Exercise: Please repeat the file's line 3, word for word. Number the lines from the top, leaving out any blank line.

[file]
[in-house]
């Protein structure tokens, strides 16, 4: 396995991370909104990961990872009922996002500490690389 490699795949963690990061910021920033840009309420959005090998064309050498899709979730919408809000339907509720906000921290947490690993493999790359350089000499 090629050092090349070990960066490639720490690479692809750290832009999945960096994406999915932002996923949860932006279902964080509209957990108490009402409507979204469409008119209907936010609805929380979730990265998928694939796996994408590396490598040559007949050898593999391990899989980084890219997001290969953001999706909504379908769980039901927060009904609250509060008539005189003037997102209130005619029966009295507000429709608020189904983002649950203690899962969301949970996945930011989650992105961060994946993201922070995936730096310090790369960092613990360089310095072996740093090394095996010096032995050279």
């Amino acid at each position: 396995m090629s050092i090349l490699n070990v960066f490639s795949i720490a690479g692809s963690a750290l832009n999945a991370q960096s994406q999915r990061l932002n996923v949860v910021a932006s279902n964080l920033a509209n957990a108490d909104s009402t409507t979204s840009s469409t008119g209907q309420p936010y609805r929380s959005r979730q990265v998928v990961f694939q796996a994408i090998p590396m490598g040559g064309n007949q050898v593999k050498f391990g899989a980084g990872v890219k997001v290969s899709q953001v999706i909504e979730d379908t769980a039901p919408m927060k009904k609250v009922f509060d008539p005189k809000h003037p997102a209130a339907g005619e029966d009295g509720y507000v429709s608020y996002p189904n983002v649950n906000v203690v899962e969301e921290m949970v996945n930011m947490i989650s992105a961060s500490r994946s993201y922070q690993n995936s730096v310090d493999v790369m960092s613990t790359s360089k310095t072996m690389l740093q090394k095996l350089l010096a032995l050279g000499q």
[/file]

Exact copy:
């Amino acid at each position: 396995m090629s050092i090349l490699n070990v960066f490639s795949i720490a690479g692809s963690a750290l832009n999945a991370q960096s994406q999915r990061l932002n996923v949860v910021a932006s279902n964080l920033a509209n957990a108490d909104s009402t409507t979204s840009s469409t008119g209907q309420p936010y609805r929380s959005r979730q990265v998928v990961f694939q796996a994408i090998p590396m490598g040559g064309n007949q050898v593999k050498f391990g899989a980084g990872v890219k997001v290969s899709q953001v999706i909504e979730d379908t769980a039901p919408m927060k009904k609250v009922f509060d008539p005189k809000h003037p997102a209130a339907g005619e029966d009295g509720y507000v429709s608020y996002p189904n983002v649950n906000v203690v899962e969301e921290m949970v996945n930011m947490i989650s992105a961060s500490r994946s993201y922070q690993n995936s730096v310090d493999v790369m960092s613990t790359s360089k310095t072996m690389l740093q090394k095996l350089l010096a032995l050279g000499q």